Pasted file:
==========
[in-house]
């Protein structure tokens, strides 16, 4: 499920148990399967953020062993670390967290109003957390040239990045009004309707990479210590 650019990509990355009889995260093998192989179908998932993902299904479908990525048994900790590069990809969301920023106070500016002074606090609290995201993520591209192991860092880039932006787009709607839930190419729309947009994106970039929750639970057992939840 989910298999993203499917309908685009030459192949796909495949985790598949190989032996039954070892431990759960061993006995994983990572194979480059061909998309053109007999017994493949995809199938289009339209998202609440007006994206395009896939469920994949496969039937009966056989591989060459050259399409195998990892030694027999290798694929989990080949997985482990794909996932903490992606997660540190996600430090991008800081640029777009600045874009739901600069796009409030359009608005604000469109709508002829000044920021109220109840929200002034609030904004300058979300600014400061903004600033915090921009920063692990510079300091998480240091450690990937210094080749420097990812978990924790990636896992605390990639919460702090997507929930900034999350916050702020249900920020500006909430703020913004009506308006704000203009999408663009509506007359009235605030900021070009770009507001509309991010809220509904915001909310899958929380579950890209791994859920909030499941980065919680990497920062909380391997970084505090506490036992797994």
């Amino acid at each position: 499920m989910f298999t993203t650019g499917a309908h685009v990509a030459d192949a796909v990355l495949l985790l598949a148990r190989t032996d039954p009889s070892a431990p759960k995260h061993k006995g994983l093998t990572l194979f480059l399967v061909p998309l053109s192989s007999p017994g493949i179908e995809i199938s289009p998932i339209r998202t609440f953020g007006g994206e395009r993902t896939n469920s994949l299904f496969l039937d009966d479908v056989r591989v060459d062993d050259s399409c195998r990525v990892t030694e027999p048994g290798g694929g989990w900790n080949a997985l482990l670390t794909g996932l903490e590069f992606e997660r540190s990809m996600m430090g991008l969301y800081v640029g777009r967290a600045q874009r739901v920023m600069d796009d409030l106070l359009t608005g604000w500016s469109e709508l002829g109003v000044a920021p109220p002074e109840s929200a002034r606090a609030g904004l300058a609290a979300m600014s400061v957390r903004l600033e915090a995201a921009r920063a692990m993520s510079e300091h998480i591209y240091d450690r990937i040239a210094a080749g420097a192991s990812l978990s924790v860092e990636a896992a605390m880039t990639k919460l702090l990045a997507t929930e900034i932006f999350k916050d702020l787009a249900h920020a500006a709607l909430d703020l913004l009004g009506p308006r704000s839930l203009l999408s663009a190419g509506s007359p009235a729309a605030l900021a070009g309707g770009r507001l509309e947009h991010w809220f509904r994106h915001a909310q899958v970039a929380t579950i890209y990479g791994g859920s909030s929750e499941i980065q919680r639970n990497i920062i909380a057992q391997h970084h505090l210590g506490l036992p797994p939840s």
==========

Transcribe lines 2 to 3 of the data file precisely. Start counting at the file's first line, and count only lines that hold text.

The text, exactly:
């Protein structure tokens, strides 16, 4: 499920148990399967953020062993670390967290109003957390040239990045009004309707990479210590 650019990509990355009889995260093998192989179908998932993902299904479908990525048994900790590069990809969301920023106070500016002074606090609290995201993520591209192991860092880039932006787009709607839930190419729309947009994106970039929750639970057992939840 989910298999993203499917309908685009030459192949796909495949985790598949190989032996039954070892431990759960061993006995994983990572194979480059061909998309053109007999017994493949995809199938289009339209998202609440007006994206395009896939469920994949496969039937009966056989591989060459050259399409195998990892030694027999290798694929989990080949997985482990794909996932903490992606997660540190996600430090991008800081640029777009600045874009739901600069796009409030359009608005604000469109709508002829000044920021109220109840929200002034609030904004300058979300600014400061903004600033915090921009920063692990510079300091998480240091450690990937210094080749420097990812978990924790990636896992605390990639919460702090997507929930900034999350916050702020249900920020500006909430703020913004009506308006704000203009999408663009509506007359009235605030900021070009770009507001509309991010809220509904915001909310899958929380579950890209791994859920909030499941980065919680990497920062909380391997970084505090506490036992797994």
């Amino acid at each position: 499920m989910f298999t993203t650019g499917a309908h685009v990509a030459d192949a796909v990355l495949l985790l598949a148990r190989t032996d039954p009889s070892a431990p759960k995260h061993k006995g994983l093998t990572l194979f480059l399967v061909p998309l053109s192989s007999p017994g493949i179908e995809i199938s289009p998932i339209r998202t609440f953020g007006g994206e395009r993902t896939n469920s994949l299904f496969l039937d009966d479908v056989r591989v060459d062993d050259s399409c195998r990525v990892t030694e027999p048994g290798g694929g989990w900790n080949a997985l482990l670390t794909g996932l903490e590069f992606e997660r540190s990809m996600m430090g991008l969301y800081v640029g777009r967290a600045q874009r739901v920023m600069d796009d409030l106070l359009t608005g604000w500016s469109e709508l002829g109003v000044a920021p109220p002074e109840s929200a002034r606090a609030g904004l300058a609290a979300m600014s400061v957390r903004l600033e915090a995201a921009r920063a692990m993520s510079e300091h998480i591209y240091d450690r990937i040239a210094a080749g420097a192991s990812l978990s924790v860092e990636a896992a605390m880039t990639k919460l702090l990045a997507t929930e900034i932006f999350k916050d702020l787009a249900h920020a500006a709607l909430d703020l913004l009004g009506p308006r704000s839930l203009l999408s663009a190419g509506s007359p009235a729309a605030l900021a070009g309707g770009r507001l509309e947009h991010w809220f509904r994106h915001a909310q899958v970039a929380t579950i890209y990479g791994g859920s909030s929750e499941i980065q919680r639970n990497i920062i909380a057992q391997h970084h505090l210590g506490l036992p797994p939840s």